math_proof
 2 years ago
Best ResponseYou've already chosen the best response.1im trying to figure out that example and don't completely get it So P=>Q so if z is a wgroup then z is solvable IS TRUE, then "Z is solvable is also true" why s s "Z is a wgroup false?

DanielxAK
 2 years ago
Best ResponseYou've already chosen the best response.0The negation of "all cabbages are green" is "there exists a cabbage which is not green". All is a quantifier.

math_proof
 2 years ago
Best ResponseYou've already chosen the best response.1isn't the negation "all cabbages are not green?"

ChmE
 2 years ago
Best ResponseYou've already chosen the best response.1So @DanielxAK we just had to show that for all to be false one is true?

ChmE
 2 years ago
Best ResponseYou've already chosen the best response.1lets use p and q for your question all the words are confusing me lol. So the question is essentially... If, if p then q is true, then q is true" So its a nested statement?

DanielxAK
 2 years ago
Best ResponseYou've already chosen the best response.0I'm not sure I understand what you mean by that. If it was phrased, cabbage is green. Then, the negation would be cabbage is not green. But, you have "all cabbages are green". So, the negation would be "there exists a cabbage which isn't green". The negation of all is one. This might be able to explain it better than I can: http://www.math.cornell.edu/~hubbard/negation.pdf

ChmE
 2 years ago
Best ResponseYou've already chosen the best response.1Your second question @math_proof, I think it is a correct statement. Because "if p" is true, for the statement to be true (which it is by a premise) "then q" must be true. and "if p" is false. Then "then q" is assumed true because it can't be proven otherwise.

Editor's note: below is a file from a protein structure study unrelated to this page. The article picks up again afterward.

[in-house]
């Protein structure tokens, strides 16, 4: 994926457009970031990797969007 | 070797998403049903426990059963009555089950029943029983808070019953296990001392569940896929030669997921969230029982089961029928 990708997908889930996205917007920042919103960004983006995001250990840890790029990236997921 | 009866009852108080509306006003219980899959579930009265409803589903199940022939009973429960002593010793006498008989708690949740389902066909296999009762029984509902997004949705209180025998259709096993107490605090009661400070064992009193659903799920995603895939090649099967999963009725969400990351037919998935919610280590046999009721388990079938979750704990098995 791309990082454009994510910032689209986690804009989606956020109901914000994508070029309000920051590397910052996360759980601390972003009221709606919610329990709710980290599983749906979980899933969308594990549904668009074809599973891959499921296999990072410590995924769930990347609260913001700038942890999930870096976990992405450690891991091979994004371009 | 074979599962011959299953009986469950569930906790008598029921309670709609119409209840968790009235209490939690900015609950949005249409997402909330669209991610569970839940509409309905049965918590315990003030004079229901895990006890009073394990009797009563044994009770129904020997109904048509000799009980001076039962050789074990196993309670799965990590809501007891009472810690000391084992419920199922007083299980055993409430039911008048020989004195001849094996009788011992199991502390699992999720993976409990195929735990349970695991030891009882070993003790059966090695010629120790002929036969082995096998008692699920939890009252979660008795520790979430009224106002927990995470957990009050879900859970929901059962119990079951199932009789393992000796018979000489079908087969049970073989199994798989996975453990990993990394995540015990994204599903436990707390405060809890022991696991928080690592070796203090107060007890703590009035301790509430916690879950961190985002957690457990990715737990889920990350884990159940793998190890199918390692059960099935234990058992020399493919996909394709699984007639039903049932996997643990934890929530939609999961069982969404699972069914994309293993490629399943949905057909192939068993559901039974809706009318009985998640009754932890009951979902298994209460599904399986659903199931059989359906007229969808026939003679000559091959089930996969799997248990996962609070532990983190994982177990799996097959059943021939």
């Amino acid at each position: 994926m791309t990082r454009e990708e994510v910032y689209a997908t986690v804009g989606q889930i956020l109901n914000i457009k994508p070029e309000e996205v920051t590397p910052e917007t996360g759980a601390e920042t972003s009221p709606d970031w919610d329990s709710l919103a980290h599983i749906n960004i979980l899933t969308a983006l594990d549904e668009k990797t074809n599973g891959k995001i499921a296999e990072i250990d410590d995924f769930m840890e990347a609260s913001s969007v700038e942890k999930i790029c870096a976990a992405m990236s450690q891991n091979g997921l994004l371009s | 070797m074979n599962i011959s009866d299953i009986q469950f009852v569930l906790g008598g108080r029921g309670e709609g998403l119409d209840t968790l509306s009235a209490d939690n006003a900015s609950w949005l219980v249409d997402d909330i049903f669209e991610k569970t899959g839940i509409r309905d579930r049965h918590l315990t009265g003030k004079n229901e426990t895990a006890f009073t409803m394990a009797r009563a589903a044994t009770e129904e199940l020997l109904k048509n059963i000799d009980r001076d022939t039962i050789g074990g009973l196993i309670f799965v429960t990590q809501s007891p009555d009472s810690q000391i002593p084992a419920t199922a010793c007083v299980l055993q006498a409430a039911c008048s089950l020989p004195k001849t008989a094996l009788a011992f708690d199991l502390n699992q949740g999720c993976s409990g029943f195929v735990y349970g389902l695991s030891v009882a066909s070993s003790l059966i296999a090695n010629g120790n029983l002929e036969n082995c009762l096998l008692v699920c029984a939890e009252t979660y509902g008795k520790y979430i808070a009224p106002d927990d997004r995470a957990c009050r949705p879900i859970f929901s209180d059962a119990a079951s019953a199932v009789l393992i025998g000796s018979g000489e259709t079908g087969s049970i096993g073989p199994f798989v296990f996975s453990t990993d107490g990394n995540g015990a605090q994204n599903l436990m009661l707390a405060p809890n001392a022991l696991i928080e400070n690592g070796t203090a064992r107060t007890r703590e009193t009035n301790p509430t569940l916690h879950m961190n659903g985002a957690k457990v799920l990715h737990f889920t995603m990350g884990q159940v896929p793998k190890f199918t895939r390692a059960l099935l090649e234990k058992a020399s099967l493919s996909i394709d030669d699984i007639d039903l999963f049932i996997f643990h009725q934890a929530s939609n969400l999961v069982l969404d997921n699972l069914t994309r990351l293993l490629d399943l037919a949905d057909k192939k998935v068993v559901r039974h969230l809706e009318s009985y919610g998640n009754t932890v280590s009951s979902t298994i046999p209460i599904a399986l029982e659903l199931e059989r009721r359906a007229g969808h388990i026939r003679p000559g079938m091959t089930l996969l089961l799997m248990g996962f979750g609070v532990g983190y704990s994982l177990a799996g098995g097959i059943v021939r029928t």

ChmE
 2 years ago
Best ResponseYou've already chosen the best response.1You got me inerested now. I dug out my logic notes. Law of Equivalence for Implication and Disjunction (LEID) states IF p>q is true, THEN not p or q is true

ChmE
 2 years ago
Best ResponseYou've already chosen the best response.1So we are Given that P > Q is true correct? and we have to prove that Q is true? am I understanding right?

math_proof
 2 years ago
Best ResponseYou've already chosen the best response.1we know that Q is true

math_proof
 2 years ago
Best ResponseYou've already chosen the best response.1so P can be either true of false

math_proof
 2 years ago
Best ResponseYou've already chosen the best response.1so P=>Q, z is a wgroup then z is solvable" is a true statement, so P>Q is true and we know Q is true because "Z is solvable" so P can be either True of False? thats what i'm thinking

ChmE
 2 years ago
Best ResponseYou've already chosen the best response.1P>Q T Premise Q T Premise P T Prove Ok I'm on the right page

ChmE
 2 years ago
Best ResponseYou've already chosen the best response.1So I would say the answer is ~P V P

math_proof
 2 years ago
Best ResponseYou've already chosen the best response.1thats based on truth table on logical implication

math_proof
 2 years ago
Best ResponseYou've already chosen the best response.1so we can't deduce if P is true

ChmE
 2 years ago
Best ResponseYou've already chosen the best response.1I have this cheat sheet that my teacher made us with all the laws of logic that can be used in a proof. If you'd like it i'll email it to you. Just private message me your email. If you are not comfortable with that I guess I could post it on this thread, but I've got warned for stuff like that

ChmE
 2 years ago
Best ResponseYou've already chosen the best response.1I guess we can't for certain

math_proof
 2 years ago
Best ResponseYou've already chosen the best response.1omg thanks so much for that, I actually get it now

ChmE
 2 years ago
Best ResponseYou've already chosen the best response.1No problem. When you jump into sets I will be no help. Like I said earlier for sets proofs I would master definitions because my teacher used a lot of "By def'n..." in her proofs

math_proof
 2 years ago
Best ResponseYou've already chosen the best response.1i never heard of this website, but now that i discovered it is so useful and helpful and for free

math_proof
 2 years ago
Best ResponseYou've already chosen the best response.1how do you give a medal?